National Drug Take Back Day

The National Prescription Drug Take Back Day aims to provide a safe, convenient, and responsible means of disposing uwanted or expired prescription drugs, while also educating the general public about the potential for misuse of prescription and over-the-counter medications. 


Click here to view our prescription drug safety video.  (Monitoring your medications).

Making sure to keep track of your medications is very important. Here are some tips on how to monitor them:

- Count the pills in each of your prescription bottles regularly
- Keep track of the refills that you have done
-organize your prescriptions with a medication inventory list

Lock Your Meds provides an inventory tool that you can find here. 

Watch our video on Prescription Drug Safety (Securing Your Medications)

Locking up your medication and encouraging others to do so as well can make a large impact on the amount of prescriptions that can get out into the community. Many people do not realize that they are accidentally supplying to users when they are not securing their medications. Here are some tips to make sure you are doing your part:

1. Take your prescription drugs out of the medicine cabinet and secure them in a place on you know about.

2. Tell relatives to lock up their medicine or keep it in a safe place.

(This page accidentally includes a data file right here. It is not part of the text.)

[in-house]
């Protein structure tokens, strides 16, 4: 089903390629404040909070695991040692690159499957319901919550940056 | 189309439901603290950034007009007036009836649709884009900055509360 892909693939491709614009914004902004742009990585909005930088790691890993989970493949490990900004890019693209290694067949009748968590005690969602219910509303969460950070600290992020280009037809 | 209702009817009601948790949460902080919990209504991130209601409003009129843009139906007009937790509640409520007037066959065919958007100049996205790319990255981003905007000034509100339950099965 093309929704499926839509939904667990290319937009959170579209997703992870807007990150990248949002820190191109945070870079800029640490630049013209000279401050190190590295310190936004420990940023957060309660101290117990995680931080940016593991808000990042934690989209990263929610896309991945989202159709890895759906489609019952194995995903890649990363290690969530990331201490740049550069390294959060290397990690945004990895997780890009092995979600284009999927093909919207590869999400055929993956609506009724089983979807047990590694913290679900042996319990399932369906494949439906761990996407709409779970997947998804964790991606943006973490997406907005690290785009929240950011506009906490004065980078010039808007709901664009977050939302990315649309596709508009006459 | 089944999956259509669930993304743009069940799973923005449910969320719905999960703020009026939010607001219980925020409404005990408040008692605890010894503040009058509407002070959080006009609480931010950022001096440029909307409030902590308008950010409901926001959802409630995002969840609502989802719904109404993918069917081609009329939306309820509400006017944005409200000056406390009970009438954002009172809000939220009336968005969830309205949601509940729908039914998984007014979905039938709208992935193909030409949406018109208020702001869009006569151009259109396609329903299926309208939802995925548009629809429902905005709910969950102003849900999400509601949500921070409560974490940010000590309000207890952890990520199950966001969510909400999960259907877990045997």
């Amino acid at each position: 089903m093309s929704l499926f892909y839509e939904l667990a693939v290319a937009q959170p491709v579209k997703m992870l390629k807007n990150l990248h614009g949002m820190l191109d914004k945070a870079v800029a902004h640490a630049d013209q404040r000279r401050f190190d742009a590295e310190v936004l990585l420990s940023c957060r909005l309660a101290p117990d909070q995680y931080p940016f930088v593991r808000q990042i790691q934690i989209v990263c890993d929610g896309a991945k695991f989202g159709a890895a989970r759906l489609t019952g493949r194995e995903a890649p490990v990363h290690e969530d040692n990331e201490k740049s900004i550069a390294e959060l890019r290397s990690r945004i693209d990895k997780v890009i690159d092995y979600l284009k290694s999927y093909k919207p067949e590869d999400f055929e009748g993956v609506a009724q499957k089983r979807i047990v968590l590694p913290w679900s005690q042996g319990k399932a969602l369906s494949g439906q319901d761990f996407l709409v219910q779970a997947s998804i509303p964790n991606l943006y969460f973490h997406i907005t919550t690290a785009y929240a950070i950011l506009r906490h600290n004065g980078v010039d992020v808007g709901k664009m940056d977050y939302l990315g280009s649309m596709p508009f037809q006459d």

3. Invest in a lock box so only you will have access to your medications.

For more information and tools, visit Lock Your Meds.     

Watch our video on Prescription Drug Safety (Dispoing of Your Medications Safely)

The best was to dispose of unused or expired medications is to bring them to a secure drop box location or to a take back event. Flushing unused or expired medications can contaminate ground and drinking water.

If you must throw away the medications, do it safely and properly by following these steps:

1. Place the medication in a bad or disposable container, and mix with something else like soap and water or kitty litter. Then, seal the container tightly and throw it away.

2. Do not flush medications down the sink or toilet unless medication disposal guidelines specifically instruct you to do so.

3. Before throwing out an empty medicine container, scratch out all identifying information on the prescription label. THis will help protect your identity and personal health information.

4. Do no give your medicine to friends. The medicine that works for you could be dangerous for someone else.

5. When in doubt about proper disposal, talk to your pharmacist.
Somerset County:
Pittsfield Police Station
M-F, 8:00am-5:00pm
112 Somerset Avenue
Skowhegan Police Station
M-F, 8:00am-4:00pm
225 Water Street
Somerset Sherriff ’s Office
M-F, 8:00am-4:00pm
131 E. Madison Road, Madison
Fairfield Police Station
M-F, 8:30am-4:00pm
75 Water Street
Madison Police Station
M-F, 7:30am-4:00pm
26 Weston Avenue

Penobscot County:
Newport Town Office
M-F, 8:00am-4:00pm
21 Water Street
Penobscot Sherriff ’s Office
M-F, 8:00am-4:00pm
85 Hammond Street, Bangor

Call 2-1-1 to find other police departments
that accept medication disposal throughout
the year.
Keeping track of the medications that you keep in your home is very important. One way to make sure you know how many you should have at all times is to keep an inventory of all types of medication. Here is a medication inventory card, a great resource to help with keep track.